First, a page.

Google has unveiled updates to the Google Cloud Platform, including support for deploying applications and services using containers via the Kubernetes project, plus enhancements to its Managed Virtual Machines feature for App Engine.
Announced at the Google Cloud Platform Live event, Google Container Engine enables subscribers to manage Docker containers running atop Google Cloud Platform virtual machines.
Currently at the alpha stage of development, Container Engine lets users move from having to manage application components running on individual virtual machines, to launching portable Docker containers that are scheduled into a managed compute cluster, Google said.
Container Engine is based on Kubernetes, an open source project for managing containerised applications across multiple hosts that provides mechanisms for deployment, maintenance and scaling of applications. It has been developed via contributions from Google, VMware and the Docker project.
"Container-based applications can run anywhere, but the combination of fast booting, efficient VM hosts and seamless virtualised network integration make Google Cloud Platform the best place to run them," said Brian Stevens, vice president of cloud platforms at Google, in a post on the firm's blog.
Meanwhile, Google also announced that its Managed Virtual Machines for App Engine service has moved into beta with added auto-scaling support, Cloud SDK integration and support for runtimes built on Docker containers.
First announced earlier this year, Managed Virtual Machines blurs the distinction between infrastructure-as-a-service and platform-as-a-service, with the aim of letting developers focus on applications rather than the plumbing.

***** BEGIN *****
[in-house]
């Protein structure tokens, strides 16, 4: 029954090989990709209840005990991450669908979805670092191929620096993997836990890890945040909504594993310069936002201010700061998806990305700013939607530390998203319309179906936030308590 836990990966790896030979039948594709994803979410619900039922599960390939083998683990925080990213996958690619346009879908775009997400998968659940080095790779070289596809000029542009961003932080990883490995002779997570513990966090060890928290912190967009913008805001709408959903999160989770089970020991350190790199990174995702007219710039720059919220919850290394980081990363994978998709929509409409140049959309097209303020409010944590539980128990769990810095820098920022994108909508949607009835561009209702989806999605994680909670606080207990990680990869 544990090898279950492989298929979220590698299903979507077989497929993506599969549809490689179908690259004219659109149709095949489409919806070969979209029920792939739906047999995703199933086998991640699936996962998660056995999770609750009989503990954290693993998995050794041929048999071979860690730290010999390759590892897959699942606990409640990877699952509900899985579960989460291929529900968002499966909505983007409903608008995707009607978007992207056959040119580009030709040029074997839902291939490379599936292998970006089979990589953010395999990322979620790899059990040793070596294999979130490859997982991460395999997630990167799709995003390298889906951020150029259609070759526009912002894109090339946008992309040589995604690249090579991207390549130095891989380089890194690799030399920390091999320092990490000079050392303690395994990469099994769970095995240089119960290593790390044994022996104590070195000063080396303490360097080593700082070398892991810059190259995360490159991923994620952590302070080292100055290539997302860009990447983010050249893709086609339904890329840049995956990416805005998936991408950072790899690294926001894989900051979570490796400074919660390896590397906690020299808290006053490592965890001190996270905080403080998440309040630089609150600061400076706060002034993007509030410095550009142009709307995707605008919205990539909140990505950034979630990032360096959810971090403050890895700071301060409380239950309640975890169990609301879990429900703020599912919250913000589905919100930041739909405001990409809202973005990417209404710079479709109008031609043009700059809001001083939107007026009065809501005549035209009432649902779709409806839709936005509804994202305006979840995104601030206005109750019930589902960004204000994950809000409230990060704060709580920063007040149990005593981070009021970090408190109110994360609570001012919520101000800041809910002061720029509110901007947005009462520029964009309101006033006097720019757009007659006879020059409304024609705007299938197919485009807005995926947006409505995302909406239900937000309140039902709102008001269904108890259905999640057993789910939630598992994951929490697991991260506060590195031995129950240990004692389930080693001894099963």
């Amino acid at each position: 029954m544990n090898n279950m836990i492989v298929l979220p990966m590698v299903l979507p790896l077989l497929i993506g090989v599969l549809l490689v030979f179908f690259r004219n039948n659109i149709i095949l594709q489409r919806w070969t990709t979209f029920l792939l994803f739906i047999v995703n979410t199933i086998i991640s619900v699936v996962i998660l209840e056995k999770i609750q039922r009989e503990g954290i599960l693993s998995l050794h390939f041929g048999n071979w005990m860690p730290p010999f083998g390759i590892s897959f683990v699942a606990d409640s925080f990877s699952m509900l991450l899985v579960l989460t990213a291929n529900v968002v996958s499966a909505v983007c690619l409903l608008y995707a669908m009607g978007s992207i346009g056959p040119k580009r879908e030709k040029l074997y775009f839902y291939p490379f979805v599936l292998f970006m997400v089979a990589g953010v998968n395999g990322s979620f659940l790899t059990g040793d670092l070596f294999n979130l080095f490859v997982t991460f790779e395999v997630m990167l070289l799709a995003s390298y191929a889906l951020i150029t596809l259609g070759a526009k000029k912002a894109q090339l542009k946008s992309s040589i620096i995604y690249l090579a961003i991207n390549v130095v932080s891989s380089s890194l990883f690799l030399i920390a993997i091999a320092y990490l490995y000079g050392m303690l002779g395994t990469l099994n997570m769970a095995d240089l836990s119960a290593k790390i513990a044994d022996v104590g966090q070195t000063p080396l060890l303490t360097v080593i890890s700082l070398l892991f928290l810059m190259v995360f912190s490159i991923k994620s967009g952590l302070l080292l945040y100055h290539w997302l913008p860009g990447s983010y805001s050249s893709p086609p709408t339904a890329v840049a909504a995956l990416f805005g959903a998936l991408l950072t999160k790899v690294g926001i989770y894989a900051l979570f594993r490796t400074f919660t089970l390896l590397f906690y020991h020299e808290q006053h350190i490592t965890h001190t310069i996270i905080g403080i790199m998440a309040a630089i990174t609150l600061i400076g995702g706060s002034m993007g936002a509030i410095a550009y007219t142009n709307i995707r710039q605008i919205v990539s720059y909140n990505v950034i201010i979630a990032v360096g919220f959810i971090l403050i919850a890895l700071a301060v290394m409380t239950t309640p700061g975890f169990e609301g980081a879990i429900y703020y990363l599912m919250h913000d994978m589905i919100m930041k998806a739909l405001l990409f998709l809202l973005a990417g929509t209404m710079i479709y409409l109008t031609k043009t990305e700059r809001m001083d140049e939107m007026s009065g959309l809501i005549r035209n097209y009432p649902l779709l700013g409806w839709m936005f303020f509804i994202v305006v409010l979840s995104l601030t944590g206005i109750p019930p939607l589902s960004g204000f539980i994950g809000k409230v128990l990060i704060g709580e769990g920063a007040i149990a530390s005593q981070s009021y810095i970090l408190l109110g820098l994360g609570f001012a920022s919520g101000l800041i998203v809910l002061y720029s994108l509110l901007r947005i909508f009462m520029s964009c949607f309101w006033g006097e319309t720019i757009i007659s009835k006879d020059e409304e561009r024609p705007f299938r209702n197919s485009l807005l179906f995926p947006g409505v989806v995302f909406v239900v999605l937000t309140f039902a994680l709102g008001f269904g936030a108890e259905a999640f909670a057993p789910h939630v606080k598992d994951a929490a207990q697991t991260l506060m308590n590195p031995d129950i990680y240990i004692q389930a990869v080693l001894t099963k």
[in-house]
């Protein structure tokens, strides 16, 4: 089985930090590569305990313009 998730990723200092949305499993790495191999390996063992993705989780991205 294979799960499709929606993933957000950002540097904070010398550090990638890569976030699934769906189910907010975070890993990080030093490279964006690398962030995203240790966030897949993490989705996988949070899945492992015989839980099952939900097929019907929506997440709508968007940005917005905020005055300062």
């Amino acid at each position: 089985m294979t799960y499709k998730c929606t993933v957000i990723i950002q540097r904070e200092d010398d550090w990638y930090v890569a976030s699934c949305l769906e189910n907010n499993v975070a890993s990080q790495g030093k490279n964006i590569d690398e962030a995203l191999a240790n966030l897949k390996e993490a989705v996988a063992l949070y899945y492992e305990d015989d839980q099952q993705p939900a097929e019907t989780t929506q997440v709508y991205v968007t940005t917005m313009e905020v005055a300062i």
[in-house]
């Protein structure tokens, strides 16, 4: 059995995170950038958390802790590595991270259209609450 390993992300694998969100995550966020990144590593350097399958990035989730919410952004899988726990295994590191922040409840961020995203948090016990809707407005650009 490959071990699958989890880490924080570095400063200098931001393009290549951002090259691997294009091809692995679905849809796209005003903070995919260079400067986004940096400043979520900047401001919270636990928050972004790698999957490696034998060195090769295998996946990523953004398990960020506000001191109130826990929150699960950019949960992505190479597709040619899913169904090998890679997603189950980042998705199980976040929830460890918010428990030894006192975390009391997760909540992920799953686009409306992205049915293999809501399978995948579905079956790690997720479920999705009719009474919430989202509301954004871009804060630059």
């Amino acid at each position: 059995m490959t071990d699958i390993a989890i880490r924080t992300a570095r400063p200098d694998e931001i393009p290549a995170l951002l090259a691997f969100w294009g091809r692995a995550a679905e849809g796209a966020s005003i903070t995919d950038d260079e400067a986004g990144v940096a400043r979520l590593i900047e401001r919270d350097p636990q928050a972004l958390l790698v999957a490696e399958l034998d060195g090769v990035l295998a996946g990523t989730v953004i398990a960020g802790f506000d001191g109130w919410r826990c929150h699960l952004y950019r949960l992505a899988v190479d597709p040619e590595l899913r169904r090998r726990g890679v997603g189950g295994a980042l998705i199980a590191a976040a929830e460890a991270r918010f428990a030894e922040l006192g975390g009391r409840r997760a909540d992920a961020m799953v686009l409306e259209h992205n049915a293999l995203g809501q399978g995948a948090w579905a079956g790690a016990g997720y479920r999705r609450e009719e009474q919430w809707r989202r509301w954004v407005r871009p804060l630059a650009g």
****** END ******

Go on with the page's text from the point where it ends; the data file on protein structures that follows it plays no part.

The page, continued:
App Engine provisions and configures all the ancillary services required to build production applications, such as network routing, load balancing, auto scaling, monitoring and logging, to enable the user to focus on application code, Google said.
Elsewhere, Google announced Compute Engine Autoscaler, enabling developers to dynamically resize a cluster of virtual machines in response to usage levels.
Customers can also now sign up for a free trial of Cloud Platform, and get $300 worth of credits to spend on all Cloud Platform products and services, the firm said.
"There are no ongoing commitments - we will never charge your credit card until you upgrade your account. With $300 you can run two n1-standard-2 VMs 24x7 for 60 days, store over 11TB of data, or process over 60TB of data with BigQuery," said Stevens.
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